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Russia Sees Three-Fold Increase in Extremism Convictions in Five Years

The number of people convicted for extremism in Russia has increased three-fold over the past five years, the news website reported Thursday, citing a recent study.

In 2011, the number of convictions for extremism stood at 137 people, while in 2015 the number had increased to 414, according to a report prepared by the Center for Economic and Political Reforms.

The report states that the biggest increase has been seen in the number of people convicted for public calls for extremist activities and separatism. Their number rose from 12 to 69.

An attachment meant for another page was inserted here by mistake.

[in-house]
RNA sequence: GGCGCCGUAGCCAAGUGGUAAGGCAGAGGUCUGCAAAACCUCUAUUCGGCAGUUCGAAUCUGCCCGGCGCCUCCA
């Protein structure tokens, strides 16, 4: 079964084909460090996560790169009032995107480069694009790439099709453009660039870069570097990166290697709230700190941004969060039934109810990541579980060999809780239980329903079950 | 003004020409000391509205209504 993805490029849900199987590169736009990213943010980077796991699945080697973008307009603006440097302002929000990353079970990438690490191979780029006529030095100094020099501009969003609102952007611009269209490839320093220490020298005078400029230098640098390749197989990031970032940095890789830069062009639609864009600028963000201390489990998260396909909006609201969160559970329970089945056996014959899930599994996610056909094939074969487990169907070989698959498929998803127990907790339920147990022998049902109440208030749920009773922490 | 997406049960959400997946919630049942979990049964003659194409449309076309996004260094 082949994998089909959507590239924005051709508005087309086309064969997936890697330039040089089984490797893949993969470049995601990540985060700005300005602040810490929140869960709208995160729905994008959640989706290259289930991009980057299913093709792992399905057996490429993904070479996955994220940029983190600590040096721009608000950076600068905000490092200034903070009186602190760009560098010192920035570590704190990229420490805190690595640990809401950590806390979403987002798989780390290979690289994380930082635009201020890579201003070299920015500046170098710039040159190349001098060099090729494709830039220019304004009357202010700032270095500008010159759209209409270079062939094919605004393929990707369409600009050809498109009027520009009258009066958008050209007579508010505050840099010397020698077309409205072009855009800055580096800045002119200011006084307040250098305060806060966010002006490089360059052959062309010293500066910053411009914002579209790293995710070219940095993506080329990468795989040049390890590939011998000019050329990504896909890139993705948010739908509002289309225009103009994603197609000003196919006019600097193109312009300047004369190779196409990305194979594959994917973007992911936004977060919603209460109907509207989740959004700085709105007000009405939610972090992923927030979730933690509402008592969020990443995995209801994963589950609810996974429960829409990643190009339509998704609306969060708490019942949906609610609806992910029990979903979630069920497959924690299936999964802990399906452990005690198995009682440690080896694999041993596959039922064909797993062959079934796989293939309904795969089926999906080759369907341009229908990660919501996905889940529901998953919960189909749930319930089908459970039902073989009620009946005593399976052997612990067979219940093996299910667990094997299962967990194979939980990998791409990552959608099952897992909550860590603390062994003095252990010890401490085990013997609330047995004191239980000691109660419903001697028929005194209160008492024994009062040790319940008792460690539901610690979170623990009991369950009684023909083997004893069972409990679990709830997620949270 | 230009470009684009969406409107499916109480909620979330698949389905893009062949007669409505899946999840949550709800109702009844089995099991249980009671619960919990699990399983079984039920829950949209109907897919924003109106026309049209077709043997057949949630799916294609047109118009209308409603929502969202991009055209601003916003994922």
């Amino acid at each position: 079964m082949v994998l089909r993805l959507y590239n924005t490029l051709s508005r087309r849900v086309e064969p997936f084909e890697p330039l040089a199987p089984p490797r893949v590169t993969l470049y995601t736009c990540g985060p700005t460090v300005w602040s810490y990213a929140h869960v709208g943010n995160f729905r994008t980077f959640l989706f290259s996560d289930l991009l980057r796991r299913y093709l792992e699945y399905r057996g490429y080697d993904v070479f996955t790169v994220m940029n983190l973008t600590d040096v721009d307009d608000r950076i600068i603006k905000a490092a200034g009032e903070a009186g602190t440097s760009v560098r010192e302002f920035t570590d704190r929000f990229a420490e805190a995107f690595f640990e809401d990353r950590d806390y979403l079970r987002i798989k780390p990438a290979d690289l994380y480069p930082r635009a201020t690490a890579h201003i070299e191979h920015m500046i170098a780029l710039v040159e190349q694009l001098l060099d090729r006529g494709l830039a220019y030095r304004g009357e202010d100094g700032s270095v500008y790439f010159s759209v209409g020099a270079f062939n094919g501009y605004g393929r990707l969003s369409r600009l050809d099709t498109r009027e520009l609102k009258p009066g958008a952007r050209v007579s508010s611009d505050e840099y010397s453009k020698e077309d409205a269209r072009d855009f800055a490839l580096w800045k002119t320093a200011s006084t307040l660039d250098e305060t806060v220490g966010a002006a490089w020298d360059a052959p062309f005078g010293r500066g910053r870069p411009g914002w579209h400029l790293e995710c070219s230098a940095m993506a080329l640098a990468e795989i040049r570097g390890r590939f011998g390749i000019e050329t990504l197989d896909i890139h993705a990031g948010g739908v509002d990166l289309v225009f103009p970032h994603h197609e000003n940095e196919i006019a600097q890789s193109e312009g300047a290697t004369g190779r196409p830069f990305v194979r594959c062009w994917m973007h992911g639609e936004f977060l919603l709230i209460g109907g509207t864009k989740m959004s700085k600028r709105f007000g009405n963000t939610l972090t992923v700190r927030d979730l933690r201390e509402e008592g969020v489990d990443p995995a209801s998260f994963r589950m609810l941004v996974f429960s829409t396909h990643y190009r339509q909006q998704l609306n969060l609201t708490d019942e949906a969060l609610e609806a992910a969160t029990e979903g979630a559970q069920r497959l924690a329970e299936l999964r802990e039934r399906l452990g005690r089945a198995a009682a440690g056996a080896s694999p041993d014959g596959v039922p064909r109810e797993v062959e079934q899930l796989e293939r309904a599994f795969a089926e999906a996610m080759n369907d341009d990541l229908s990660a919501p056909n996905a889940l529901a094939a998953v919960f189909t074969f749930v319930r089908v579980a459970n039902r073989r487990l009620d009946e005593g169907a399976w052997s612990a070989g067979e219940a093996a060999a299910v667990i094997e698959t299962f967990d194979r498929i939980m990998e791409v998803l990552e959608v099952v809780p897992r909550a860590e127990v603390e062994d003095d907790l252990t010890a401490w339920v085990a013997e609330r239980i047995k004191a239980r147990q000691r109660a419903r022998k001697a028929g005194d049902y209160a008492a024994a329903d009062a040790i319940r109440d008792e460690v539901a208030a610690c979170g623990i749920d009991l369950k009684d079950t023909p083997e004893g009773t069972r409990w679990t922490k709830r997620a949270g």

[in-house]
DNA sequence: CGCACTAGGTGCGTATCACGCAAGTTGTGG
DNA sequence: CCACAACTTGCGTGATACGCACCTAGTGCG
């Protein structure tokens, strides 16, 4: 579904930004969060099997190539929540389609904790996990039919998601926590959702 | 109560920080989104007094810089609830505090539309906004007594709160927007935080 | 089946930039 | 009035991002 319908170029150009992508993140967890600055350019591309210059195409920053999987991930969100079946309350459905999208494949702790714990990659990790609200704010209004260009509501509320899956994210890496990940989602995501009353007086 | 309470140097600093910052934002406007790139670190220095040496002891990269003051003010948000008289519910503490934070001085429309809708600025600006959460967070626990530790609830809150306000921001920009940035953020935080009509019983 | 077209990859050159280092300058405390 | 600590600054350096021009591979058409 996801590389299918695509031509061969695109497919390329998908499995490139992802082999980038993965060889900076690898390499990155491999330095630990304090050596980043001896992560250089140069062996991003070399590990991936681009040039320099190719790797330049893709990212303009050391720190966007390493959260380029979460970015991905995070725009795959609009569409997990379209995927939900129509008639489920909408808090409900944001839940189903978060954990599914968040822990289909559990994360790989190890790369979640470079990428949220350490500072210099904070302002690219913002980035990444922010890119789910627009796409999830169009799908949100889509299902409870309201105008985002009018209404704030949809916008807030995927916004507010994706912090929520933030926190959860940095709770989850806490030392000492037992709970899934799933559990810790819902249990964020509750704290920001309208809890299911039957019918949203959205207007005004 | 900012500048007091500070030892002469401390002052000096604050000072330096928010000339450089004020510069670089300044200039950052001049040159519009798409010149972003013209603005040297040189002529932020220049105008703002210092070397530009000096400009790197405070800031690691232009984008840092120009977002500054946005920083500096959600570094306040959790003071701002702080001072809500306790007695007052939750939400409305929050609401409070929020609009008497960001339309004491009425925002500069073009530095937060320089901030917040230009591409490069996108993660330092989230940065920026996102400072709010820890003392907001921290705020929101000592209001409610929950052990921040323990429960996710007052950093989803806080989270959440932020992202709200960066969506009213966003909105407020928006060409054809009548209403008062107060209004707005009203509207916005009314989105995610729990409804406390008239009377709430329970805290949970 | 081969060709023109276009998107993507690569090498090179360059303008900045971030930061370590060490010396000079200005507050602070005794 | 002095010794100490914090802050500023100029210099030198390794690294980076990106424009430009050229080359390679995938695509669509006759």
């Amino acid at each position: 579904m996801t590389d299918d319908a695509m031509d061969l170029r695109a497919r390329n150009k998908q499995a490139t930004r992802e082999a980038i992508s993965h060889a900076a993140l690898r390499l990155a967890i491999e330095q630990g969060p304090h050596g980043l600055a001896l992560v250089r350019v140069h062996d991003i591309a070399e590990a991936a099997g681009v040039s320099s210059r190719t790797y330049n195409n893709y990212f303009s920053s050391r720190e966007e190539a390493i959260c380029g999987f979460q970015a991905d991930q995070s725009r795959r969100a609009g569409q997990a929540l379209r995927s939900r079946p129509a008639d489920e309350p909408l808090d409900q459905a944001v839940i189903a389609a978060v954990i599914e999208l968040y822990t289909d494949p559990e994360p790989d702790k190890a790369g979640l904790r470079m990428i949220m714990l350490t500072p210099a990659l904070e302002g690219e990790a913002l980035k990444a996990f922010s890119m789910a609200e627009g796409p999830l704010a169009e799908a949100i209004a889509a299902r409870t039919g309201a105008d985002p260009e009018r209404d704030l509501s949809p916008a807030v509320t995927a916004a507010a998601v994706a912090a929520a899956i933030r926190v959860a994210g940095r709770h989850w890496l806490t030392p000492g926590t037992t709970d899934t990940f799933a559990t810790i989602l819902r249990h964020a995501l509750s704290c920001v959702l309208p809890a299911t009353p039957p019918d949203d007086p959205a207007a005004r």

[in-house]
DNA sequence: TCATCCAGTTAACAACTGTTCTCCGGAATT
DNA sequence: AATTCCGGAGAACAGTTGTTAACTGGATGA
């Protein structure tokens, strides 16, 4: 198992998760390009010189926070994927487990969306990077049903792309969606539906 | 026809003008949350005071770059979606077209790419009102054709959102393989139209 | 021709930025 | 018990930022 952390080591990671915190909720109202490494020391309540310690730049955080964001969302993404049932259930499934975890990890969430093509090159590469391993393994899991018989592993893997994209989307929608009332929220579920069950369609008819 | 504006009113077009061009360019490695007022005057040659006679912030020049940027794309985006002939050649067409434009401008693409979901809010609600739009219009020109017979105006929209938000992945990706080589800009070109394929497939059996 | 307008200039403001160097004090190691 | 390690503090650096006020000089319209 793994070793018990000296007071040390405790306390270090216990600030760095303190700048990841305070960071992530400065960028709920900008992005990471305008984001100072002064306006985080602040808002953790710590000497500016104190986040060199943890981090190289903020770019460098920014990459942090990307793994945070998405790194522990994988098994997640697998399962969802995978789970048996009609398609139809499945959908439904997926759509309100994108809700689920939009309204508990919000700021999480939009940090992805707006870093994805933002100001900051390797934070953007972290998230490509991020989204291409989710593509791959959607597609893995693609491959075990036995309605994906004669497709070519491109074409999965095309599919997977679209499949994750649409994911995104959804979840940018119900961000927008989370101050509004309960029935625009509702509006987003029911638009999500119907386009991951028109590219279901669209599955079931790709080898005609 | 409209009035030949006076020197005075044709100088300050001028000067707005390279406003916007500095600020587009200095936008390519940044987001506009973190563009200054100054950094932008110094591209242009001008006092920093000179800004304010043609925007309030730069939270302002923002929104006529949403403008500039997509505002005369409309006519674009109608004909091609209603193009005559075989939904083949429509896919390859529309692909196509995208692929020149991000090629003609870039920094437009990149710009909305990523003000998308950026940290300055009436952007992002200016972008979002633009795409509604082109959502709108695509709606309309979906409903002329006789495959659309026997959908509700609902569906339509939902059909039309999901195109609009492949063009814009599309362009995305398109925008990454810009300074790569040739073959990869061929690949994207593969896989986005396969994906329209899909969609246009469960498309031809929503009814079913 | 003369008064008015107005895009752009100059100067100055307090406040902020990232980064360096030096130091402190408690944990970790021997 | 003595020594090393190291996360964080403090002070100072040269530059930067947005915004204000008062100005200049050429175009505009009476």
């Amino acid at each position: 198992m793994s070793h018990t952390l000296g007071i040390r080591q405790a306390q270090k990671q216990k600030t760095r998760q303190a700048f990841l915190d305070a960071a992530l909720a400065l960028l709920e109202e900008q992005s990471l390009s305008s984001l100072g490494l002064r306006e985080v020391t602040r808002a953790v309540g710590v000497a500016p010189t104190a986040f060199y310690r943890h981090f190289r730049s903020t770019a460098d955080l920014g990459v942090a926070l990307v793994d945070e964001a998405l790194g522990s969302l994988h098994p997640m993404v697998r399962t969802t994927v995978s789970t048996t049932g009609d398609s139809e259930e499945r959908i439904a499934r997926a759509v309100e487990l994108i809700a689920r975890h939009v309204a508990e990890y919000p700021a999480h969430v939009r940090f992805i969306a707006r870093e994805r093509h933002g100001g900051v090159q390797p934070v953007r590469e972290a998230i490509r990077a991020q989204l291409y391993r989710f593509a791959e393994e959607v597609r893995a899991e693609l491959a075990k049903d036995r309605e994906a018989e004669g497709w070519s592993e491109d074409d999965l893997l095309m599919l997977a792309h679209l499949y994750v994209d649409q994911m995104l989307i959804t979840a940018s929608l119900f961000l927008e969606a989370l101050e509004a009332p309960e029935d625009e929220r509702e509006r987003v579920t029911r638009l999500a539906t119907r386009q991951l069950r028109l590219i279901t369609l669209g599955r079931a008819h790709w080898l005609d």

There has also been a significant growth in the number of convictions for “inciting hatred or hostility” with the use of the Internet — 82 verdicts handed down in 2011 compared to 369 last year.

A law passed in 2002 implies criminal responsibility for incitement of national, racial or religious hatred or enmity as well as the humiliation of human dignity. Analysts and human rights activists have repeatedly said that the law can be interpreted too broadly.

On April 26, Russian prominent blogger Anton Nossik was charged with extremism for an online post in which he warmly welcomed Moscow's military campaign in Syria. Nossik now faces up to 4 years in prison.

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